THE director of Australia’s Bureau of Meteorology Dr Greg Ayers must surely possess the patience of a saint or, if you don’t believe in saints, then the patience of my wife who has been waiting for me to fix the hole in the bathroom ceiling for well over three years.

Dr Ayers has finally gained some closure on an issue concerning Cardinal George Pell, the head of the Catholic church in Australia who while believing in saints, doesn’t believe in human-caused climate change.

Dr Ayer’s unloaded his frustrations on a senate estimates committee this week, saying he believed Cardinal Pell had been “misled” by a book called Heaven + Earth, written by Australian climate sceptic and mining director Professor Ian Plimer.

Back in October last year, the Senate’s Environment and Communications Legislation Committee agreed to table a letter from Cardinal Pell which quoted heavily from Heaven + Earth to claim there were “good reasons for doubting that carbon dioxide causes warmer temperatures”.

After an early battle with Senator Ian McDonald, who didn’t want to give Dr Ayers time to respond, the bureau’s director finally managed to get his frustrations off his chest and onto the Hansard record. Dr Ayers’ explained how Cardinal Pell’s views on climate change were not only unsupported by the science but in some cases directly contradicted some of its core understandings. For example, he pointed out that Cardinal Pell had miraculously given nitrogen a new physical property.

At one stage [Cardinal Pell] lists greenhouse gases. Included in the list is the gas nitrogen. That is not a greenhouse gas; it is 78 per cent of the atmosphere. You cannot have people out there telling the public that nitrogen is a greenhouse gas, because it is not.

You can read Dr Ayers’ very full response to Cardinal Pell on Hansard here. The fact that Dr Ayers’ response is now there and that I can now point to it, illustrates why he argued so forcefully to be allowed to have his views put on record in the first place.

But as well as being a correction to the cardinal, Dr Ayers’ also critiqued the book which Cardinal Pell had drawn from (Professor Plimer, look away now).

The cardinal I do not anticipate would be an expert in these fields of science, so he has quoted very heavily from this book and the book is, frankly, misleading to all Australians in terms of what it represents.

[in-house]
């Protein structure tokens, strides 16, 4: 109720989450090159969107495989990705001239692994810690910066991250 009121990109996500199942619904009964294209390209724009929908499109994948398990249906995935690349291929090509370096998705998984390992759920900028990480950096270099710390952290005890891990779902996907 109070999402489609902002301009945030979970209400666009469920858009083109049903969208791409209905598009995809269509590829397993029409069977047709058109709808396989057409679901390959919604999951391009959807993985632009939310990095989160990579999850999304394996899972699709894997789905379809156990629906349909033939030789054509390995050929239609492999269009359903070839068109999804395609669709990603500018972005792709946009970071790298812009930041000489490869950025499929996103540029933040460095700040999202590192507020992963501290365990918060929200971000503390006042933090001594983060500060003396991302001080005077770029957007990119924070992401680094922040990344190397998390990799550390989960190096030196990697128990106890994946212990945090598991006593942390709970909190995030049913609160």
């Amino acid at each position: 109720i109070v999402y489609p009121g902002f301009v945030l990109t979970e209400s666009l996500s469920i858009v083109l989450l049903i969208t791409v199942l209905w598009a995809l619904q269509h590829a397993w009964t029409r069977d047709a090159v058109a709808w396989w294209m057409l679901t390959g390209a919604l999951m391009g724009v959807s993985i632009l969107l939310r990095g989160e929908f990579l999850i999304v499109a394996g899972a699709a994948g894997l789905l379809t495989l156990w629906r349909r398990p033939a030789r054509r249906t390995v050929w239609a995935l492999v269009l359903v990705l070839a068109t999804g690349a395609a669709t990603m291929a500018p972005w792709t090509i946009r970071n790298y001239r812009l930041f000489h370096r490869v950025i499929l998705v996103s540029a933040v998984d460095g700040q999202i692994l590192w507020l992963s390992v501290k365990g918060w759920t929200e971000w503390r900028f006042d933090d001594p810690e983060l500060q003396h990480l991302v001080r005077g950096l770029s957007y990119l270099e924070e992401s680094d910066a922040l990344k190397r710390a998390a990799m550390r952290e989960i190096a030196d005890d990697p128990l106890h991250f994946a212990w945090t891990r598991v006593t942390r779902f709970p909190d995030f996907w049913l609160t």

Why would I say this book is not science? It is not me who says it so much, although I have read it myself; it has been widely reviewed by people in the scientific arena and it has been very heavily criticised for not presenting science but presenting a polemic from one individual. It has not been scientifically peer reviewed.

Dr Ayers’ goes on to describe in detail the great many scientific errors in Professor Plimer’s book. As I’ve personally pointed out many times – including during a face-to-face debate in Brisbane in 2009 – Professor Plimer has never written a peer-reviewed paper on climate change in his life.

Ian Plimer

But what neither Cardinal Pell nor Dr Ayers nor the media coverage has pointed out, is Professor Plimer’s role as a director and chairman with several mining companies, an occupation which he has recently expanded. These same energy-intensive operations are those which would be hardest hit under any plans to price carbon.

Professor Plimer has long-standing roles as a non-executive director with Australia-based mining companies Ivanhoe Australia and CBH Resources, which mainly dig up silver, gold, lead.copper, zinc and other minerals. Professor Plimer is shown in company reports to have earned about $270,000 from Ivanhoe in the last two years. He earned more than $300,000 from CBH Resources over the same period. He is also a director of UK-listed Kefi Minerals, where he recently disposed of 2,400,000 shares worth about $350,000. He has recently taken on the role as chairman of an unlisted tin mining company, called TNT Limited.

Professor Plimer is also a director of Ormil Energy, which is currently engaged in a $3.2 million commitment to investigate coal seam gas and coal mine gas in the Sydney basin, pending government approvals.

But back to Dr Ayers and the senate estimates hearing, where Nationals Senator Ron Boswell pleaded unsuccessfully that Professor Plimer should also be allowed to appear to answer the criticism.

Senator Boswell should already have been well aware of the scathing criticisms of Heaven + Earth, because he launched that very same book in May 2009, a good two weeks after a swathe of scientists had attacked its integrity.

Liberal Senator Ian Macdonald, who is also sceptical of human-caused climate change, was pressing for Professor Plimer’s views to be placed on the record and encouraged Ayers to “go and listen to Professor Carter some day” referring to Professor Bob Carter, another of Australia’s confirmed sceptics of human caused climate change.

Senator Macdonald also suggested he would be tabling an article which recorded how the US house of representatives had recently voted to pull all funding to the UN’s Intergovernmental Panel on Climate Change.

Given that the oil and gas industries have been found to have donated more than US$21 million to the current US Congress, should we be surprised that it has now decided to pull the US$2.3 million funding for the IPCC?

The calls for an appearance by Professor Plimer didn’t impress Greens Senator Scott Ludlam, who claimed that all Professor Plimer needed to do to get himself heard was to “publish another work of science fiction”.

While the retort was obviously meant as a joke, there’s no fun in knowing that Australian Senators and the head of the Catholic church seem happy to take their views on climate from that piece of “science fiction”.

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